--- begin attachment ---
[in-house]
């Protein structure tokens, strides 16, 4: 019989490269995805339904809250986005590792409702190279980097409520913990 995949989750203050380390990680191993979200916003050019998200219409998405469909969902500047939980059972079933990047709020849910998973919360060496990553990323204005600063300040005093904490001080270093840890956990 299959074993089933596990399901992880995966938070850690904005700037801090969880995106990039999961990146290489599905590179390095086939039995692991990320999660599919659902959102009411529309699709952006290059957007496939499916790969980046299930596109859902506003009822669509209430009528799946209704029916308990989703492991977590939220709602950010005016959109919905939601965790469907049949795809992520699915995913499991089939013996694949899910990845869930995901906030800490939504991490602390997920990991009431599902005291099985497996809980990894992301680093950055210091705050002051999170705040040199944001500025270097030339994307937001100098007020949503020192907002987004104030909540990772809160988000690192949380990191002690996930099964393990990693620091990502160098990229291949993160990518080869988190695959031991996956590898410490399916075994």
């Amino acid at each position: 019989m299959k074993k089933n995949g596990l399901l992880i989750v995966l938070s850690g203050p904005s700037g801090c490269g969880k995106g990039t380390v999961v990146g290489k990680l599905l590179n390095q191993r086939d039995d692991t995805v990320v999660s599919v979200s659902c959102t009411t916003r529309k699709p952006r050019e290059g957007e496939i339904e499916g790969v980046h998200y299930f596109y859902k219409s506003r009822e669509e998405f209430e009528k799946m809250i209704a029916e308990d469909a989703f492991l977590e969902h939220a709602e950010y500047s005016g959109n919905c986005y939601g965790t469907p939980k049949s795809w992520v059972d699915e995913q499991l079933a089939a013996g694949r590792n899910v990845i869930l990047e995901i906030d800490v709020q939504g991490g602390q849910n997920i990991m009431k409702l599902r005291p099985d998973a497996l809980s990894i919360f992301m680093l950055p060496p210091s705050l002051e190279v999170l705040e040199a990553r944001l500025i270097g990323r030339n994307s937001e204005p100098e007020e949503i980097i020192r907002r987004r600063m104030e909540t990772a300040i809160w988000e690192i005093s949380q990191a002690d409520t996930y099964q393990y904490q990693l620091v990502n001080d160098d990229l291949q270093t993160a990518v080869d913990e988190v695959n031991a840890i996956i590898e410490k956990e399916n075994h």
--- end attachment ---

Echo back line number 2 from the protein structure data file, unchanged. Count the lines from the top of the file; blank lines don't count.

């Protein structure tokens, strides 16, 4: 019989490269995805339904809250986005590792409702190279980097409520913990 995949989750203050380390990680191993979200916003050019998200219409998405469909969902500047939980059972079933990047709020849910998973919360060496990553990323204005600063300040005093904490001080270093840890956990 299959074993089933596990399901992880995966938070850690904005700037801090969880995106990039999961990146290489599905590179390095086939039995692991990320999660599919659902959102009411529309699709952006290059957007496939499916790969980046299930596109859902506003009822669509209430009528799946209704029916308990989703492991977590939220709602950010005016959109919905939601965790469907049949795809992520699915995913499991089939013996694949899910990845869930995901906030800490939504991490602390997920990991009431599902005291099985497996809980990894992301680093950055210091705050002051999170705040040199944001500025270097030339994307937001100098007020949503020192907002987004104030909540990772809160988000690192949380990191002690996930099964393990990693620091990502160098990229291949993160990518080869988190695959031991996956590898410490399916075994």